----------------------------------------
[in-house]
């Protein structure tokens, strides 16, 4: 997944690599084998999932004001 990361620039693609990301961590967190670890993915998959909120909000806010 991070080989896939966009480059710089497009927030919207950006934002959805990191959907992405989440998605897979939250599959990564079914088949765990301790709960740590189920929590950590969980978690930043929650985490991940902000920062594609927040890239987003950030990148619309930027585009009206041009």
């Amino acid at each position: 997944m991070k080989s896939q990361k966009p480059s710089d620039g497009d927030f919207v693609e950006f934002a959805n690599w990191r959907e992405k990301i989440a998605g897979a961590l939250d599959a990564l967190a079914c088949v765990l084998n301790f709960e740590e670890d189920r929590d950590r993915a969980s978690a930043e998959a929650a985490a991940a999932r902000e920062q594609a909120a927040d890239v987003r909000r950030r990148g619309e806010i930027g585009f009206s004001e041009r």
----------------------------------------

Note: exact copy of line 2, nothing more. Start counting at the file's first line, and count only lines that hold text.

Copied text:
């Protein structure tokens, strides 16, 4: 997944690599084998999932004001 990361620039693609990301961590967190670890993915998959909120909000806010 991070080989896939966009480059710089497009927030919207950006934002959805990191959907992405989440998605897979939250599959990564079914088949765990301790709960740590189920929590950590969980978690930043929650985490991940902000920062594609927040890239987003950030990148619309930027585009009206041009």